THE TEXAS CHAINSAW MASSACRE

Region 2 - Two Disc Special Edition version

Director:  Marcus Nispel

Starring:  Jessica Biel, Jonathan Tucker, Erica Leerhsen, R. Lee Ermey

Five teenagers encounter a family of homicidal, in-bred hillbillies.

Marcus Nispel's surprisingly good remake of Tobe Hooper's 1974 horror classic The Texas Chain Saw Massacre was a rare cinema treat for fans of the genre, whose appetites have become dulled by anaemic and toothless teen shockers.

Like the original, the film is remarkably gore-free, but has plenty of that most elusive cinematic ingredient: atmosphere. It lacks the sheer visceral malevolence of Hooper's 1974 film, but it does benefit enormously from the particular skills bought to the film by its talented German director, whose background, predictably, is in commercials and music videos.

Following a naturalistic opening sequence, most of the remainder of the film has a deliberately drab palette, favouring sickly greens, and rusty browns: so the film works in terms of tonalities rather than colours. The film is deliberately pale, too, to evoke the film stocks of the period it's set in (the mid-70s).

Daniel Pearl's cinematography, presented on the disc in 1.85:1 anamorphic format, is nuanced and rich in detail: two characteristics likely to ring alarm bells at any DVD authoring facility. Thankfully, whoever mastered this film has done a terrific job. Tonal range is excellent, and there's plenty of detail in the image. Light levels inside the house are low, and the darkness is often almost all-enveloping. For optimum effect, a well-calibrated display is essential, in a suitably darkened viewing environment. The film was shot in traditional manner, but the answer prints were processed with the contrast-enhancing bleach bypass process, rather than using the expensive and labour-intensive digital intermediate step that's becoming increasingly prevalent. Pearl mentions that using the digital intermediate technique would have added a quarter of a million dollars to the film's lean budget. Pearl confesses on one of the commentary tracks that he wasn't initially aware that the film's prints would be made using the bleach-bypass process, and admits that the opening scenes don't look quite the way he envisioned them.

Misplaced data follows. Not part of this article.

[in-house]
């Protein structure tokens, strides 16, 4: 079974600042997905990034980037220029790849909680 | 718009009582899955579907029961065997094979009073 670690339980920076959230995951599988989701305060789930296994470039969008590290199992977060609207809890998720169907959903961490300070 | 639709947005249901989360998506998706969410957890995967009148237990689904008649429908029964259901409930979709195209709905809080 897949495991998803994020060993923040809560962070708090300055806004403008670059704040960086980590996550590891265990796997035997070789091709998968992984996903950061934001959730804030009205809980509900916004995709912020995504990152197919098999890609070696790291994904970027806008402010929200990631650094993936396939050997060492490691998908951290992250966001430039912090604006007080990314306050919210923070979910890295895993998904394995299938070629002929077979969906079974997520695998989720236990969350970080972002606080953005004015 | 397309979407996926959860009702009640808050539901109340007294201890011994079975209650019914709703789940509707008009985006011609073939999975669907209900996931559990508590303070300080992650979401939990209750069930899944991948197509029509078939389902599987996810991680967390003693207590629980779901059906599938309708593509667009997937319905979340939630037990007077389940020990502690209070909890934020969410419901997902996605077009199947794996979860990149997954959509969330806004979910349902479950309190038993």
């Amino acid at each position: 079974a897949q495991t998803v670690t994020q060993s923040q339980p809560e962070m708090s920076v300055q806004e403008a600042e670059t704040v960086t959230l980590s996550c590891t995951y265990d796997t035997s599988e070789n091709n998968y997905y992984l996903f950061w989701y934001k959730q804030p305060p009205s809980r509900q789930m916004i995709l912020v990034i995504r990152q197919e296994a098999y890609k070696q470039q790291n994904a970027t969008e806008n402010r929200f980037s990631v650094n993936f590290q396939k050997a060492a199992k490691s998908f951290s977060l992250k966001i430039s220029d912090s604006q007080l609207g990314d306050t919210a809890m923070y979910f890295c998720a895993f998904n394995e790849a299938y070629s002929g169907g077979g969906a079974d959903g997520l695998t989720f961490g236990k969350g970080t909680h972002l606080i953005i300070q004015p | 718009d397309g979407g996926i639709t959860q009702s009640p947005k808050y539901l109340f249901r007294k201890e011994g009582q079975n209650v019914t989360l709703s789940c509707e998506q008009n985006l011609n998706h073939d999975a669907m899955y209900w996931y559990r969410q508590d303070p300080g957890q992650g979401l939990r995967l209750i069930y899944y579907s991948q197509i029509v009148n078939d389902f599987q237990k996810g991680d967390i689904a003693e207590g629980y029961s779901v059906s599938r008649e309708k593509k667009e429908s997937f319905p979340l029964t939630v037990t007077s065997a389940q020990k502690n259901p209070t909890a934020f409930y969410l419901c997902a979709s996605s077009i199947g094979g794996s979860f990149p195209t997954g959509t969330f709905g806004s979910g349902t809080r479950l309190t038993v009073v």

The Texas Chainsaw Massacre was made for just over nine million dollars, but looks a lot more expensive than that, and a lot of that can be credited to Pearl's excellent cinematography. It was Pearl, incidentally, who shot the original 1974 film. Since then he's been the Director of Photography on many Marcus Nispel's music videos, which is an odd twist of fate.

There are no obvious apparent MPEG encoding artefacts, no distracting film flaws, and only a hint of artificial edge-enhancement. There are no on-screen captions, so no player-generated captions. The average bitrate is a high 7.96Mb/s, rarely dipping below 6.0Mb/s.

The film has English subtitles, but there are no subtitles for the commentary tracks, or the bonus materials.

The disc has fully-animated menus, which are appropriately atmospheric, and easy to navigate. One aspect which I found particularly convenient was that the menu music doesn't loop indefinitely. After you've heard it once or twice, the menus fall silent, which can be a blessed relief.